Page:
by Kevin Baker, delegate
On the last day of our CPT delegation, we wanted to do a public action in response to the U.S.-Colombia Free Trade Agreement recently passed by Congress. We brainstormed, strategized, and agonized over the best time and place.
Finally, we settled on a street theater – a scene of two tables in front of the U.S. Embassy in Bogotá. One table was the world of free trade, based on stories we heard during the delegation – stories of violence and displacement fueled by multinational companies robbing the resources of Colombia. The other table represented God’s table – a table marked by equality, mutuality, and abundance. With this vision in our minds, we spent hours assembling costumes, writing prayers, and calling Colombian partner organizations.
When the day arrived, it rained. A lot. This was not a shower or a drizzle. It absolutely poured. Our original plan wasn’t going to work.
And then, God showed up. Earlier in the day, we had briefly met a group of former General Motors (GM) employees who were on strike outside the U.S. Embassy. They had been injured on the job and then fired by GM as a way of escaping its obligation to pay their healthcare costs. The workers put a few tents together and occupied the space in shifts.
When we met them, they had been there for sixty-four days. We decided to brave the rain and join them.
What we found there was the table of God’s abundance that we had planned to demonstrate in our action. But instead of just a symbolic breaking of bread, we found a living, active sharing.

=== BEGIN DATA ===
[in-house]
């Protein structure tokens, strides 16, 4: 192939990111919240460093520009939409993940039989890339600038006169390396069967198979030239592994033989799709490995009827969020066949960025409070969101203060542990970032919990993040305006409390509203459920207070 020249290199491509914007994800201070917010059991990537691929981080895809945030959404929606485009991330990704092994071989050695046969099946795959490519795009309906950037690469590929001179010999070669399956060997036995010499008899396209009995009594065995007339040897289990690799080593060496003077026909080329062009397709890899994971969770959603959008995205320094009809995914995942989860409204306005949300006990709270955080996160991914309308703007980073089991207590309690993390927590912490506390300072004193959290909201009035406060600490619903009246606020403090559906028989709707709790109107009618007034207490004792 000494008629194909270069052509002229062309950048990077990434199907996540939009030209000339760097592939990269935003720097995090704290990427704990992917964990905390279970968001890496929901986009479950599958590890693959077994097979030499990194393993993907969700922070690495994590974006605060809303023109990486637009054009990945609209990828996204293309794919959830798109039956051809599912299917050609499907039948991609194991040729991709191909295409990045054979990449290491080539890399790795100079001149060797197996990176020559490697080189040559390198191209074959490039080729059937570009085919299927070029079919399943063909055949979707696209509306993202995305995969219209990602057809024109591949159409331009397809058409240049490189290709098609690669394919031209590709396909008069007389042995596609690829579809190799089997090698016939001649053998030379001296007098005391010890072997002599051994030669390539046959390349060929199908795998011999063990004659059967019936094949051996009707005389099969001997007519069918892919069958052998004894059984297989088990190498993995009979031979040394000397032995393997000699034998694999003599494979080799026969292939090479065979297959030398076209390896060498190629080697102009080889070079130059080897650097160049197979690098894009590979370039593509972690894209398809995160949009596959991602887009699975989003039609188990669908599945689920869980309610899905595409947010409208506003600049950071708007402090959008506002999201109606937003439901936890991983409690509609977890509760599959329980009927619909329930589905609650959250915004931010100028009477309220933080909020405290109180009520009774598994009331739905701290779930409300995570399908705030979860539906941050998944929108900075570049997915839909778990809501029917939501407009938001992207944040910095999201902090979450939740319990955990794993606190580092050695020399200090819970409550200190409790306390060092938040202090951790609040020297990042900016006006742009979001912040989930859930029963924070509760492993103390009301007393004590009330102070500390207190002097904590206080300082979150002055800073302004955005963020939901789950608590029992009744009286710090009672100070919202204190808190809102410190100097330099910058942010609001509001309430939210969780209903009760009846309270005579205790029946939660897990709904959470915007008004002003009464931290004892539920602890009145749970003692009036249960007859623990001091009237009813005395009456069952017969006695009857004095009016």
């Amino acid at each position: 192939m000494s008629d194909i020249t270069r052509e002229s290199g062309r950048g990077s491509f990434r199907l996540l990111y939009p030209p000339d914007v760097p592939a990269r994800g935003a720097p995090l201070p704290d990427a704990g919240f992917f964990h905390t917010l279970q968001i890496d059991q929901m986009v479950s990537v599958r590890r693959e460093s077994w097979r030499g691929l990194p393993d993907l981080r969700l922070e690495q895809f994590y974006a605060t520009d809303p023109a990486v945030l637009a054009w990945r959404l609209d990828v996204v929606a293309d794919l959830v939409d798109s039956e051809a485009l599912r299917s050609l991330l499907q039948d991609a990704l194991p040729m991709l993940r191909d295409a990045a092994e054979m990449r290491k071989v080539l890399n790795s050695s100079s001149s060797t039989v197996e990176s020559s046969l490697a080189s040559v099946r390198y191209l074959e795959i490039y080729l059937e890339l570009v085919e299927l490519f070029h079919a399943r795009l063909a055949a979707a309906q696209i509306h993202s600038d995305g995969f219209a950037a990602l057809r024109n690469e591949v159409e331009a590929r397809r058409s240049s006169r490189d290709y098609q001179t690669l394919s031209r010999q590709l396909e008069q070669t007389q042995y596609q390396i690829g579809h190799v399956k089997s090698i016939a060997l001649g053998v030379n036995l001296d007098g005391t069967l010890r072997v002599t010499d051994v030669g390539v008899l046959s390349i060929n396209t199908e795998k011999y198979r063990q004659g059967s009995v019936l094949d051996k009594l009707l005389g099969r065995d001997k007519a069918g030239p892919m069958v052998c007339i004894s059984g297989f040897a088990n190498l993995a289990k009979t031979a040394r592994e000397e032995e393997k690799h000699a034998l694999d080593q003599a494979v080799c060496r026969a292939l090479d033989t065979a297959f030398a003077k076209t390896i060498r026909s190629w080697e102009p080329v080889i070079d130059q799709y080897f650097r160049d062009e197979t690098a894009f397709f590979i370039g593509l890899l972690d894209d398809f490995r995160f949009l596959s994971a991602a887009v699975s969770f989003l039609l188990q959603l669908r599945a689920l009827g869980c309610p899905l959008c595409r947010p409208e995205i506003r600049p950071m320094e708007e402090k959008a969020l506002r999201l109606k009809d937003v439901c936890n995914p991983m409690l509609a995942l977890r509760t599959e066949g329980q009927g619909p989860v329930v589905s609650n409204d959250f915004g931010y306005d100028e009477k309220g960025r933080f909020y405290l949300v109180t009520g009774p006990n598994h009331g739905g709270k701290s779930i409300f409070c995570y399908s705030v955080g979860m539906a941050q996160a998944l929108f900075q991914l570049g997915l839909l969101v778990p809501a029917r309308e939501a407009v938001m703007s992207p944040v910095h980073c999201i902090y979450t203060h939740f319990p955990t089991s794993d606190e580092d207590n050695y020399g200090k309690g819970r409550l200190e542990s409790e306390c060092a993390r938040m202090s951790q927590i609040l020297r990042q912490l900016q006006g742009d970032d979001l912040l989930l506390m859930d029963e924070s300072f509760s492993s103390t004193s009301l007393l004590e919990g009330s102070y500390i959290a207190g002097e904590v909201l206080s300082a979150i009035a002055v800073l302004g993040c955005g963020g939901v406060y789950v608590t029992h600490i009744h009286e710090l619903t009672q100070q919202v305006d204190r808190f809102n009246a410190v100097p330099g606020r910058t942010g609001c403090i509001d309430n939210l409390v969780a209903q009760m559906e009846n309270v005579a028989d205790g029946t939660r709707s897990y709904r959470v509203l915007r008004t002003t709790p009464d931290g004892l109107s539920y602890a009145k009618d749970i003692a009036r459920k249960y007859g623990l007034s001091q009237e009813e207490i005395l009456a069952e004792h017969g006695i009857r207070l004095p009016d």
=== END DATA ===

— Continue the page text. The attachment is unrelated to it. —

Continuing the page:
We shared a little about ourselves and heard their stories – of lives derailed by preventable injuries in unsafe work environments, of just compensation denied to “the least of these.” One man had to sell his house to pay hospital bills for a back injury received on the job.
We heard God’s vision for humanity from Isaiah 25 – of abundance for all, and an end to death and injustice.
As these sacred tales of brokenness and resistance hung over us in the air like holy incense, we brought out the loaves of bread we’d bought to share during our action, and the GM employees made agua panela (a hot beverage of water and local unprocessed cane sugar). For a few minutes in a couple of tents in front of the U.S. Embassy, the Reign of God broke into the world, and we shared the feast of victory for our God.
Now, back home, I reflect on that experience in light of the Occupy Wall Street movement that has blossomed here in Chicago and so many other cities. I think of new tents cropping up in equally unlikely places, and I see God continuing to break into our reality around tables every bit as unlikely as the one we stumbled upon in Bogotá.